Hooliganism has disappeared from the European football stadiums. Fighters who volunteered to fight for the colors of their clubfound a new home: remote forests. Teams compete with each other in a very organized way, with rules - and strict secrecy. In April 2018 I was arrested and I ended up in jail for 3 weeks. Police do not believe that I am investigating this subculture. All my images were confiscated. I was able to recover a small part of years of labor, I have saved 40, sometimes of poor quality. My goal was once to document forest fights. Against my will, I have become part of my work.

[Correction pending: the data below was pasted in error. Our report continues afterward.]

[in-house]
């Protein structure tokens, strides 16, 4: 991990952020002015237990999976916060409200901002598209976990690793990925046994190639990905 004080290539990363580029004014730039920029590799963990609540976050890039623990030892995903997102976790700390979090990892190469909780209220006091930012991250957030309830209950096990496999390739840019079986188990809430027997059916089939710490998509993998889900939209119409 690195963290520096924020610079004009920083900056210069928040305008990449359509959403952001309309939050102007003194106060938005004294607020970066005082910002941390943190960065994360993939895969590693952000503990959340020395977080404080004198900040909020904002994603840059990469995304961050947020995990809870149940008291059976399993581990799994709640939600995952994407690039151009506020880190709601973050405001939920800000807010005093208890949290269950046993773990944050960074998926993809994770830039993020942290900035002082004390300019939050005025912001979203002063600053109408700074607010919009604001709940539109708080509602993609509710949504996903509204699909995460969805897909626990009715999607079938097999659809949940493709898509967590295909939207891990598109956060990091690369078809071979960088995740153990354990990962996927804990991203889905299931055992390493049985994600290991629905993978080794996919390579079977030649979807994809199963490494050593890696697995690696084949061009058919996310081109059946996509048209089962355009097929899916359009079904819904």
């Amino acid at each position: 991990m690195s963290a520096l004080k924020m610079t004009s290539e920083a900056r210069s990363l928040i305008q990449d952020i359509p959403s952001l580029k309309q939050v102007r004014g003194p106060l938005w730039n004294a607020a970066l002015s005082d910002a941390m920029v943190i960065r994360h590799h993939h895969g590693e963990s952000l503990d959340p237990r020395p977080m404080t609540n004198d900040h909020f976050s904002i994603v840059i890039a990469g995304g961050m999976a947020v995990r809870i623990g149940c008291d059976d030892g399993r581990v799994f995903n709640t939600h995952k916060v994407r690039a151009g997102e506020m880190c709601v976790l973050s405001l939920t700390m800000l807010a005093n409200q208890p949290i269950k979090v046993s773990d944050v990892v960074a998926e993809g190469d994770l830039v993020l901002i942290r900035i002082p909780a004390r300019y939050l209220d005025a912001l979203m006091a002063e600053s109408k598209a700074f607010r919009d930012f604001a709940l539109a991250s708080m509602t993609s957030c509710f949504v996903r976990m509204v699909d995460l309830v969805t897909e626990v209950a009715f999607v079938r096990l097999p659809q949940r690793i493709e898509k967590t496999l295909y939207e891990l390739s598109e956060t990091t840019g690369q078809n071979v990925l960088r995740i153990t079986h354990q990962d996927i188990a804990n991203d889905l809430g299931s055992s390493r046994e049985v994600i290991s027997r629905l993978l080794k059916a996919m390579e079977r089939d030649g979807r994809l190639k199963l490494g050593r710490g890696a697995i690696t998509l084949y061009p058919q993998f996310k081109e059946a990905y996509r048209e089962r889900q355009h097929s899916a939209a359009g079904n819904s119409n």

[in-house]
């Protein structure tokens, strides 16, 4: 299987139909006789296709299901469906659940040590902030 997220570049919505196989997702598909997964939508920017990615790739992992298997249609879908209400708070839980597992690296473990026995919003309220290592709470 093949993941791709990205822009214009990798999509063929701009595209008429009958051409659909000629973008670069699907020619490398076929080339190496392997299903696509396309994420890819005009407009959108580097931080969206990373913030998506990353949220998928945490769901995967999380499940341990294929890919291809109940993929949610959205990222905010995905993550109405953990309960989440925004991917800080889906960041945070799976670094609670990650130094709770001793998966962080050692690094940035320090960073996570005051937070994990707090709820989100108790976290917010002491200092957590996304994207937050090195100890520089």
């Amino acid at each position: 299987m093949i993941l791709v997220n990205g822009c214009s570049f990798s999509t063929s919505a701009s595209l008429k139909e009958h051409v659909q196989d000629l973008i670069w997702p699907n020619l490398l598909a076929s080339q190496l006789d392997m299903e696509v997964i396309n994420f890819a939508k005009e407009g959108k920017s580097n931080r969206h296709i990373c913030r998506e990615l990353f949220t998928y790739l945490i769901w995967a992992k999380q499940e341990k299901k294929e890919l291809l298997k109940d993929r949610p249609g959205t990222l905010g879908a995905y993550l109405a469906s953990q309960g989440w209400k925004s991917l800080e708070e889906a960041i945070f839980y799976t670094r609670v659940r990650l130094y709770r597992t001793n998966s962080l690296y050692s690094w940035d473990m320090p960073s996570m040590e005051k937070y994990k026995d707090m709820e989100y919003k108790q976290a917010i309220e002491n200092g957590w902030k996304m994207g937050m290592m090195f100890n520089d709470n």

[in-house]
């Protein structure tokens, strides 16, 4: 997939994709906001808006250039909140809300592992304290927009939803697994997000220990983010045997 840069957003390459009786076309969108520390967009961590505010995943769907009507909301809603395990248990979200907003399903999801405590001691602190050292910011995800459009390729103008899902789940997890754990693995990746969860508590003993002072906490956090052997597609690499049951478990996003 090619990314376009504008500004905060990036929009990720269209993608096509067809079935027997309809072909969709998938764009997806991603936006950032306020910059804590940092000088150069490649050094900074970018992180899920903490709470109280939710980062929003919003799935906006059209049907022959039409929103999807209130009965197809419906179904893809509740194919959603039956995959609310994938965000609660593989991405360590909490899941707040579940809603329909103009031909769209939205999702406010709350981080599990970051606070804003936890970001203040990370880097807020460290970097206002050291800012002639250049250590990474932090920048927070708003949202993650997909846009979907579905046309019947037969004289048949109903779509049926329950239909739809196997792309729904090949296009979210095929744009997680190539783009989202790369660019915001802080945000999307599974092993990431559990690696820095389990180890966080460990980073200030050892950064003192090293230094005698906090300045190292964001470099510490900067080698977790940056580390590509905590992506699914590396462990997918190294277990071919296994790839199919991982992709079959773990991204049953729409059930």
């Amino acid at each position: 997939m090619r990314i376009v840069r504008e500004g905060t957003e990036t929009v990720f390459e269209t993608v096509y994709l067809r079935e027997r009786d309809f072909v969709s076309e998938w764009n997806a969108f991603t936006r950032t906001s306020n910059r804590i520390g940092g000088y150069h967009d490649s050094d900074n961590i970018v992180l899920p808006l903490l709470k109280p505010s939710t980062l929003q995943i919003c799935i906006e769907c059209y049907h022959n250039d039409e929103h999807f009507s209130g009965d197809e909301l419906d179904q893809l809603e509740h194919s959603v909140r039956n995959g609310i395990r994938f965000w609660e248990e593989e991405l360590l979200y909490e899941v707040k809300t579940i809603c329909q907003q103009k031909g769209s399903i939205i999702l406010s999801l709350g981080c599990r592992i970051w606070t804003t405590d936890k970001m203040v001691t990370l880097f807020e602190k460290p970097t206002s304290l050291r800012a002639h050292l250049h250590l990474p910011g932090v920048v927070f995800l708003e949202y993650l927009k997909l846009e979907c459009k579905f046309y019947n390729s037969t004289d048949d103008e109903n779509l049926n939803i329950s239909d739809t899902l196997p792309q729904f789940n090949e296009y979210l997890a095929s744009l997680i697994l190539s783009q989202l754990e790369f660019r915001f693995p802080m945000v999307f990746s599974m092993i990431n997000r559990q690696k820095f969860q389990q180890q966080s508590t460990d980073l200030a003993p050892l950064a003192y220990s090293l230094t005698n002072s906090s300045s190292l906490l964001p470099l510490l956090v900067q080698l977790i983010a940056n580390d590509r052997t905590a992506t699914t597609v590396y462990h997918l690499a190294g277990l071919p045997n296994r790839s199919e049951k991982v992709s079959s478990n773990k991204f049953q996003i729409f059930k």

Violence is a force of human nature. Often repressed, the menacing undertow of violence defines our thought, fears, and hopes, but what happens when we willingly release and find a form for these forces? Sebastian Steveniers is a visual anthropologist trying to understand our full humanity in behavior that is relegated to the margins of society. Bosfights, his series documenting secret meetings of competing football hooligans disturbs our political, aesthetic, and judicial sensibilities, and invites us to rethink what freedom means. Graced with unprecedented access to these fight clubs, Steveniers crawls under the skin of the participants in up-and-close black-and-white photographs: their preparation, comradery, concentration, aggression, weakness: proximity to ultraviolence brings out the full humanity in a context that is often seen as disturbingly inhuman. In the world of Bosfights, animosity is turned into respect, enemies into friends, and violence becomes the ultimate expression of the will to live freely. Freedom is literally inscribed on the bodies of these fighters: broken bones, scars and tattoos are the signs of liberations and regeneration through violence. The participants find meaning and self-realization in these intense moments in which reality becomes real and in which the paradox of freedom is incarnate: we have no choice but to be free, and to explore our freedom beyond the limits of what is deemed acceptable even if it means endangering oneself. Bosfights itself bares the traces of another form of violence. Steveniers has paid for his work with violent arrest, intense interrogation, three weeks in jail, and being charged with membership of a violent militia. Most of his work is lost in a legal limbo: salvaged images, screenshots, legal testimonies, and diary entries now make up a work that originally consisted of thousands of now-lost photographs.